Many programs set themselves to run at startup, or run something once in Windows 2000. This is not that difficult to do, and simply involves adding a Registry entry.

If you want to add a program that runs at startup for every user in Windows 2000, navigate to the following key:

HKEY_LOCAL_MACHINESoftwareMicrosoftWindowsCurrentVersionRun

and add a new String value. The name of the key is arbitrary and is simply used for identification, but the value of the string must be the full drive and pathname to the executable or batch file you want to run. If your program includes switches or options, you must pass them like this (note the use of the quotes):

"<drive><path><program name>" /switch1 /option2

If you want keys in the Run section to execute in a certain order, your best bet is to put them all into a batch file in the order you want them to run in, and then execute the batch file from the key.

To add programs that run only once when you start Windows 2000, add keys in the same fashion to this subkey:

HKEY_LOCAL_MACHINESoftwareMicrosoftWindowsCurrentVersionRunOnce

Note: All RunOnce keys expire after they conclude their run, whether or not they exited successfully.

If you want to execute Run or RunOnce for a specific user, you need to modify the key:

HKEY_USERS<userID>SoftwareMicrosoftWindowsCurrentVersionRun

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HKEY_USERS<userID>SoftwareMicrosoftWindowsCurrentVersionRunOnce

where <userID> is the ID number for the user in question. If you want to figure out what user belongs to what ID, look in the key HKEY_USERS<userid>Volatile Environment for the HOMEPATH key, which usually has the username listed in it.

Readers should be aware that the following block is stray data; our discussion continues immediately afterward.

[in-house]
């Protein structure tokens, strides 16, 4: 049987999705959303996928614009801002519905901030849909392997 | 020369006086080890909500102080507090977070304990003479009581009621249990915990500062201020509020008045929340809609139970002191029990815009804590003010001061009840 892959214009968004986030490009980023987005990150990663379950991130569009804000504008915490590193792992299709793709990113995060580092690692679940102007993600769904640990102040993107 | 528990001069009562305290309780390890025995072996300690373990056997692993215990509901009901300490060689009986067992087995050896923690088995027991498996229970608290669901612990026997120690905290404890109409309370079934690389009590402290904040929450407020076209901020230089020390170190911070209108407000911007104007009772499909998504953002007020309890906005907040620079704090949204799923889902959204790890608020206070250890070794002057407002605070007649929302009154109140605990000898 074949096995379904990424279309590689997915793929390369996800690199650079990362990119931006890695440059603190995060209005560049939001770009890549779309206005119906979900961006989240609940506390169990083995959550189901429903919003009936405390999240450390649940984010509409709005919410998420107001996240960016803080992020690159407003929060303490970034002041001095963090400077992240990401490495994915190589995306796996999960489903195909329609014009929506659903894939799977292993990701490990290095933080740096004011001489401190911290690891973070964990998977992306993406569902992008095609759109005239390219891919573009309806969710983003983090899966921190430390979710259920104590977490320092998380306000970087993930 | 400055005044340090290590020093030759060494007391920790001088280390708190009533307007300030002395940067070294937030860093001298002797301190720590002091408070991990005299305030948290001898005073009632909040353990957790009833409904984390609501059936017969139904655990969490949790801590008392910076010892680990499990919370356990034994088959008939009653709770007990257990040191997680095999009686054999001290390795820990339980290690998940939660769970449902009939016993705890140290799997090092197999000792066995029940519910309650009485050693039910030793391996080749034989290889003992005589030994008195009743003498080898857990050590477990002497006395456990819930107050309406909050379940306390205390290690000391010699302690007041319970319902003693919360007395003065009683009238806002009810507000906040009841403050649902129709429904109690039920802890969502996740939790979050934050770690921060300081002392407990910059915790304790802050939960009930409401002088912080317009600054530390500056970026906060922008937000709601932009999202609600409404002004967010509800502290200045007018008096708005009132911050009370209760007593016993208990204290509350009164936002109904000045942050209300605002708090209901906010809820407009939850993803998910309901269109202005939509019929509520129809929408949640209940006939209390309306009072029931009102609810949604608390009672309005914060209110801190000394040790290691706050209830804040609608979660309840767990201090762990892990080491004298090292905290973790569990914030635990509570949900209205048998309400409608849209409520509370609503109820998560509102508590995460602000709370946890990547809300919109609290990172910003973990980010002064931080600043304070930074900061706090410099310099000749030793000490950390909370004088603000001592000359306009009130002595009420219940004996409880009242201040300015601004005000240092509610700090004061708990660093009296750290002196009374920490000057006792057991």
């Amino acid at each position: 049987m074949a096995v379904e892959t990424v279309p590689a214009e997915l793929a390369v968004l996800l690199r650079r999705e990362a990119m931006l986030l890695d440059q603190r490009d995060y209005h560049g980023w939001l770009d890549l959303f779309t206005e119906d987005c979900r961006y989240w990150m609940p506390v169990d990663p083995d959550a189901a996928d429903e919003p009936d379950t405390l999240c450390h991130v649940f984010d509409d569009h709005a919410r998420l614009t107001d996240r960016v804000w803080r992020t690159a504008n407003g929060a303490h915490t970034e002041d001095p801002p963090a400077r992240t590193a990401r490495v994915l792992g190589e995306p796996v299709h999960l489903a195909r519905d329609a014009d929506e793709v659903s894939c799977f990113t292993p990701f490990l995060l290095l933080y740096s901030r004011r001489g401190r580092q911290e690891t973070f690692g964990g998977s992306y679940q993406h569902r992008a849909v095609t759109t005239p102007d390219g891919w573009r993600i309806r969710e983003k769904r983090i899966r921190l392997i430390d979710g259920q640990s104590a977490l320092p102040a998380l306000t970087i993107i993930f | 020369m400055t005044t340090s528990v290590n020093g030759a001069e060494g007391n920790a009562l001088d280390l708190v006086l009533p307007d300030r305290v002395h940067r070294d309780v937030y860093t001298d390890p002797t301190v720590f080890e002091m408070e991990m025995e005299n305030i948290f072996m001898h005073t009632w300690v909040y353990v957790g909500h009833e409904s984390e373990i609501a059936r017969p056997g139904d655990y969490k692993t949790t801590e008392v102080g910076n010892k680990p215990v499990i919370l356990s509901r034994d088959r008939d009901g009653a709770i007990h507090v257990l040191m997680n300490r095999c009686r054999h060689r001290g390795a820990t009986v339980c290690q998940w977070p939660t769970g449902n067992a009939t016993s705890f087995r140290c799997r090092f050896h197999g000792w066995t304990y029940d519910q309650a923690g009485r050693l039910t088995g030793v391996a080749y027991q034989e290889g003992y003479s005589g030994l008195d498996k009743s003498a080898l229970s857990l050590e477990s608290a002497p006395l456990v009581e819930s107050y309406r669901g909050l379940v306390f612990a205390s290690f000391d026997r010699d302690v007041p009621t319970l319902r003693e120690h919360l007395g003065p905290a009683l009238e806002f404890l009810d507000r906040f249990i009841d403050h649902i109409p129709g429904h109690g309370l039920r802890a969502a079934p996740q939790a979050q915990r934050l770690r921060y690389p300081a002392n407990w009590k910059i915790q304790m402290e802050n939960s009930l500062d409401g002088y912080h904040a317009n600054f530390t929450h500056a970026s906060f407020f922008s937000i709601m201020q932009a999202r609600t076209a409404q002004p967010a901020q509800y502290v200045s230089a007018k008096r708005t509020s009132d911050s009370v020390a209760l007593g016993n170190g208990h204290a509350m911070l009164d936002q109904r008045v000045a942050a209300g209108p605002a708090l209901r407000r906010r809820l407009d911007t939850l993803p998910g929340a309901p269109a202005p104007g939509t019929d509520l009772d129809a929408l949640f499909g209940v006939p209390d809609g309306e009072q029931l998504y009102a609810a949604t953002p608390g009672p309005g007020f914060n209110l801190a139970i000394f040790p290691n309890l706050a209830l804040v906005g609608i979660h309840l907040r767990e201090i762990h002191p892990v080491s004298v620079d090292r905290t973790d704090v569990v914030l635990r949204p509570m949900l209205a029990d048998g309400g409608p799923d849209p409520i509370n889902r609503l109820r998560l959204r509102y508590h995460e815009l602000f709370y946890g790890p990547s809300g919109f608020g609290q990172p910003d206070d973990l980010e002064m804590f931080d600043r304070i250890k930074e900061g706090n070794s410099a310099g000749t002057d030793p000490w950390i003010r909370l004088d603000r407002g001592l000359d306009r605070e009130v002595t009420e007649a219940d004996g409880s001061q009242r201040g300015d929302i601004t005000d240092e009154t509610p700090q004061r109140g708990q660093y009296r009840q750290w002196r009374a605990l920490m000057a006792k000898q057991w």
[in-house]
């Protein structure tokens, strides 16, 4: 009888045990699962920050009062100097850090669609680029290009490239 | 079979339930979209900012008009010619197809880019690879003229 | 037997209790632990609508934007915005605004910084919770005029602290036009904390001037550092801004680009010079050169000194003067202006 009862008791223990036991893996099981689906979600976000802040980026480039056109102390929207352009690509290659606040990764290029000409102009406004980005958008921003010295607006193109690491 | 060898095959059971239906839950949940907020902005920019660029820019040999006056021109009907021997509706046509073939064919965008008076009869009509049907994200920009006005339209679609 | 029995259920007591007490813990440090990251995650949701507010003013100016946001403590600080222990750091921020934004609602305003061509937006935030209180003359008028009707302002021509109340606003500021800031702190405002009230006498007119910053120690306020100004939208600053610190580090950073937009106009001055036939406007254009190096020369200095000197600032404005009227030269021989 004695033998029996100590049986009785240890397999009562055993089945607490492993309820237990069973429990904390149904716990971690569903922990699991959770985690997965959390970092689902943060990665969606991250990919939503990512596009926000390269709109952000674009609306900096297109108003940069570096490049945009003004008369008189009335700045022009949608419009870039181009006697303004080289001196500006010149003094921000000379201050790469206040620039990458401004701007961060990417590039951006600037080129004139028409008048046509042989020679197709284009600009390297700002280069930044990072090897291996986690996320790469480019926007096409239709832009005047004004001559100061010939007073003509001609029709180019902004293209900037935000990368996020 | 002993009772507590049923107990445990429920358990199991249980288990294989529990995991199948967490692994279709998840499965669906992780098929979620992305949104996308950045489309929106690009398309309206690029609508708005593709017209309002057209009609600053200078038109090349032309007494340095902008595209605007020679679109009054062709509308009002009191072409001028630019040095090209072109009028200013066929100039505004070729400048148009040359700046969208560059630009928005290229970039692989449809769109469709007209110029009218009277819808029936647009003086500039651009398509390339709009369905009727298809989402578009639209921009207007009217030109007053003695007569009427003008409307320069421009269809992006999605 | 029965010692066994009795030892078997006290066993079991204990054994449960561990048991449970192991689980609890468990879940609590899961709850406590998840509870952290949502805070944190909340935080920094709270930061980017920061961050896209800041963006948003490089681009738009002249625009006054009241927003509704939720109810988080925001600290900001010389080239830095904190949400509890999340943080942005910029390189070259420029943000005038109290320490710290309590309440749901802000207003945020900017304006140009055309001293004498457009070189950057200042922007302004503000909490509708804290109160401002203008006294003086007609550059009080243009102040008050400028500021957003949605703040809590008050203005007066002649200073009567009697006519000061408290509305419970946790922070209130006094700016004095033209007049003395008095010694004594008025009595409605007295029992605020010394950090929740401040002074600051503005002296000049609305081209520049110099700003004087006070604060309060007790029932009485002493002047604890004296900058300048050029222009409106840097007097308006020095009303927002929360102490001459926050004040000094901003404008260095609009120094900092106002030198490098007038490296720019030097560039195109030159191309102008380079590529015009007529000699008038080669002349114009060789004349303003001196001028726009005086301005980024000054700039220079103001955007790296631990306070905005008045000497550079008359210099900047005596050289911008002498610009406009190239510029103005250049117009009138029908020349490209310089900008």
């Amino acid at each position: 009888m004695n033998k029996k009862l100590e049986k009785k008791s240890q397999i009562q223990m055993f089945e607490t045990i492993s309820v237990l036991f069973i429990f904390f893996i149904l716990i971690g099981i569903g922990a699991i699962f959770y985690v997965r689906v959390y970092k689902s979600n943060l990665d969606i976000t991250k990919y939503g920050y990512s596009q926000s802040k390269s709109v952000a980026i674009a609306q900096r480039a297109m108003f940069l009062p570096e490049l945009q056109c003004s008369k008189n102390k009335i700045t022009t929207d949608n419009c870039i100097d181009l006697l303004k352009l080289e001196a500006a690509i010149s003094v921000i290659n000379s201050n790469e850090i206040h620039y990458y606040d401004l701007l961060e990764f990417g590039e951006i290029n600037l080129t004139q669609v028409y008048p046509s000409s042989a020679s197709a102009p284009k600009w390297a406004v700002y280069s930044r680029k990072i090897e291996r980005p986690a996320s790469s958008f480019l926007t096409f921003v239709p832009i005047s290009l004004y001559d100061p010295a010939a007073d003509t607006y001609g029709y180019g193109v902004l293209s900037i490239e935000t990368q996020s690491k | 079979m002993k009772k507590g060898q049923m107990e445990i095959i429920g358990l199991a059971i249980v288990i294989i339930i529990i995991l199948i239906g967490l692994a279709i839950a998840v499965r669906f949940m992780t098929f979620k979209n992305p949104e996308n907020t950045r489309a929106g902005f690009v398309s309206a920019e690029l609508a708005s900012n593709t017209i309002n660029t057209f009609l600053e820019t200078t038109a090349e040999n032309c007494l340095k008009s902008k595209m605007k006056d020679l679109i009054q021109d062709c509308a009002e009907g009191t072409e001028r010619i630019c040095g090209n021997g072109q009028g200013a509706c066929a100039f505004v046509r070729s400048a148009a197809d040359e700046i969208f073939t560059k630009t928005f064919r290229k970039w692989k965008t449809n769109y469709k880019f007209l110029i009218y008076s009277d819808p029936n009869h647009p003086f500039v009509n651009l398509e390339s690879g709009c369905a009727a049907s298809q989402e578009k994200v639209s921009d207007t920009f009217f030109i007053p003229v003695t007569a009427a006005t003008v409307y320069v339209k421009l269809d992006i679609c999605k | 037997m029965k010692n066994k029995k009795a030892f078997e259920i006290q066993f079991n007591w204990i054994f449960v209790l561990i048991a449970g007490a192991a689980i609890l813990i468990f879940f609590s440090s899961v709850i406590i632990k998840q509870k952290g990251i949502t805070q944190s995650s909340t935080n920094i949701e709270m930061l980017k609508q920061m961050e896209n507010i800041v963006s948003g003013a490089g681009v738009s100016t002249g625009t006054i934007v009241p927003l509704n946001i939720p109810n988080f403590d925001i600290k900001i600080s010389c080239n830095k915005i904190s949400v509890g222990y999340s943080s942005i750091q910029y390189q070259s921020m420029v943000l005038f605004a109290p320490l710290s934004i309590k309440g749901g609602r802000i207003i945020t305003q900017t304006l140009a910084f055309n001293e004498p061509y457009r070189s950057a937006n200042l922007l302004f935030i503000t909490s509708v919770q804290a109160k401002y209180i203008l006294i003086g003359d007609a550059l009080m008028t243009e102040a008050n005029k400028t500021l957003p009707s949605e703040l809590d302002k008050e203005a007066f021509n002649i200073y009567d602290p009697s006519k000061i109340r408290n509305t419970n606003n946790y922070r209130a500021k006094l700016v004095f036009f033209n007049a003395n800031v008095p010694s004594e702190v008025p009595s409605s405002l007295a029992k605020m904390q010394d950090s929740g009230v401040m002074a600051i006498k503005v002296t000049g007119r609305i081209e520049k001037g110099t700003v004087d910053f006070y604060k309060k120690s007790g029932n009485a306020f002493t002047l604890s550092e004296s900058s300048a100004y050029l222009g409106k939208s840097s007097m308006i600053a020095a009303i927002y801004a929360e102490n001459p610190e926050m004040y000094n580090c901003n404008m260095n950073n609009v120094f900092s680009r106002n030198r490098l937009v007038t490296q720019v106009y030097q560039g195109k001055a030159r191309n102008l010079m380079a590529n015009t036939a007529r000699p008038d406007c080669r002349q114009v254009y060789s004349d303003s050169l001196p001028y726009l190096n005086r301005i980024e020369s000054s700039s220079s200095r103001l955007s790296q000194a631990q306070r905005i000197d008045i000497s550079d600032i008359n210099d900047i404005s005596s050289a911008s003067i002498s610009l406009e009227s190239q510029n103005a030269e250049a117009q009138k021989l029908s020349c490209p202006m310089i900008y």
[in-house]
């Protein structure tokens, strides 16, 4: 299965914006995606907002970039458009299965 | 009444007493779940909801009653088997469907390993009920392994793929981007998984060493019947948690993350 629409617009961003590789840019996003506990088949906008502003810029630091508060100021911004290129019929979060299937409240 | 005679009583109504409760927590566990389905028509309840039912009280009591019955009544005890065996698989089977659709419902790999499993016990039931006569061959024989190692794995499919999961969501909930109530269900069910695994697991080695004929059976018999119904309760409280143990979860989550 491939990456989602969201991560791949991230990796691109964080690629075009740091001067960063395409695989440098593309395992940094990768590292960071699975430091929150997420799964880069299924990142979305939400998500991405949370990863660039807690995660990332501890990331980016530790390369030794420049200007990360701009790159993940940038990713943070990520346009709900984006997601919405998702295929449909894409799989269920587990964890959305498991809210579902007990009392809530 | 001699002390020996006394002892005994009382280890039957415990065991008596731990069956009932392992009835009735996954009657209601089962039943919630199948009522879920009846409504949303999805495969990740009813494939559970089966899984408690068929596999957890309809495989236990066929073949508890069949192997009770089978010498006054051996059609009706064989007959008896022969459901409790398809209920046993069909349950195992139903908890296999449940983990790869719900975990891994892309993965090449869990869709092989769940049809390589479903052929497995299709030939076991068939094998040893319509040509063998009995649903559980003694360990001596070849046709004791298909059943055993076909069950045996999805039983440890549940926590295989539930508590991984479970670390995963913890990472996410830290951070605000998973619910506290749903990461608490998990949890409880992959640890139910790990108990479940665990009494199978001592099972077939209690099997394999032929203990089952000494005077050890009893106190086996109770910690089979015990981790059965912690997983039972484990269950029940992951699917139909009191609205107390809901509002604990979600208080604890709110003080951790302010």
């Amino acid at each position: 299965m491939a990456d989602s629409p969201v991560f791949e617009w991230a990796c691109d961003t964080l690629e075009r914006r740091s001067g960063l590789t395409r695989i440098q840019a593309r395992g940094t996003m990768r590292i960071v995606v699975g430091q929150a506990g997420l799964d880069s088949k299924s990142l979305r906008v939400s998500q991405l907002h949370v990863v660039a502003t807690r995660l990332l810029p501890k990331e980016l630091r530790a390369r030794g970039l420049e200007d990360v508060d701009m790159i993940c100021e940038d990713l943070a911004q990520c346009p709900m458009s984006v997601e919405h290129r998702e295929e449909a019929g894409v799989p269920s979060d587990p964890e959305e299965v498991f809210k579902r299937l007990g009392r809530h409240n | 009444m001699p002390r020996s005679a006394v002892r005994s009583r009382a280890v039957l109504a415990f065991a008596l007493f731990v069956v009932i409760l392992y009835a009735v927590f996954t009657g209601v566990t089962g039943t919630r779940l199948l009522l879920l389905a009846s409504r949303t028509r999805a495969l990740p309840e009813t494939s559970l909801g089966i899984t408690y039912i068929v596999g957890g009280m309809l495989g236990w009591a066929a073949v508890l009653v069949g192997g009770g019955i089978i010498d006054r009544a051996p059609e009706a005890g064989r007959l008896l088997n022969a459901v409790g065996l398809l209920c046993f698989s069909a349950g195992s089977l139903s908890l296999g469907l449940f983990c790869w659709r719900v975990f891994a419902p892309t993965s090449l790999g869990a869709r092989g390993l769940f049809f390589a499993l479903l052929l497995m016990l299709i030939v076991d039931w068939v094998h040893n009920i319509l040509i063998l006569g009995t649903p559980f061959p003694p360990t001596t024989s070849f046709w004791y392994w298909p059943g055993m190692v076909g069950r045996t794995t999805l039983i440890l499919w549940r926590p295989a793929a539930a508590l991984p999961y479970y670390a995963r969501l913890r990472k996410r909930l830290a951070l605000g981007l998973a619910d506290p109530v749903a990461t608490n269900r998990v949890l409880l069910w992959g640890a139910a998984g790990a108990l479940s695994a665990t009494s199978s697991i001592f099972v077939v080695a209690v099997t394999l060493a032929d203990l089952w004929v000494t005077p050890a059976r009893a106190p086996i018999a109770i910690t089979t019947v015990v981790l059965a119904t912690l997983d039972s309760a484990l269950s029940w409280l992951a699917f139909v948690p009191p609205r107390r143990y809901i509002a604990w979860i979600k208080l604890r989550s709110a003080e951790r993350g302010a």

If you want to temporarily disable a Run key, you can do one of two things: rename the path to the executable to something bogus, or you can copy it to another subkey named Run- or something similar. I usually use the first approach and just rename the extension of the file (from .EXE to .EXE.BAK), since it's relatively easy to undo in this fashion.

Note: You must to have appropriate permissions to add a Registry key (i.e., Administrator privileges, usually). Also, if the policy for your system is set not to use Run or RunOnce, these keys won't be executed.

If you want to use a batch file to add a key manually, you can create the key, export it to a file with the extension .REG, and then add it in again by using the REGEDIT command:

REGEDIT /S <importfile>

where <importfile> is the path and name of the .REG file to import. The /S (silent) switch suppresses any messages to the console. (If you're really clever, you can even use this within Run or RunOnce to recursively add entries to Run or RunOnce, where one batch file calls another and so on, but use this with caution; don't create an endless loop.)


Serdar Yegulalp is the editor of the Windows 2000 Power Users Newsletter.


This was first published in September 2002

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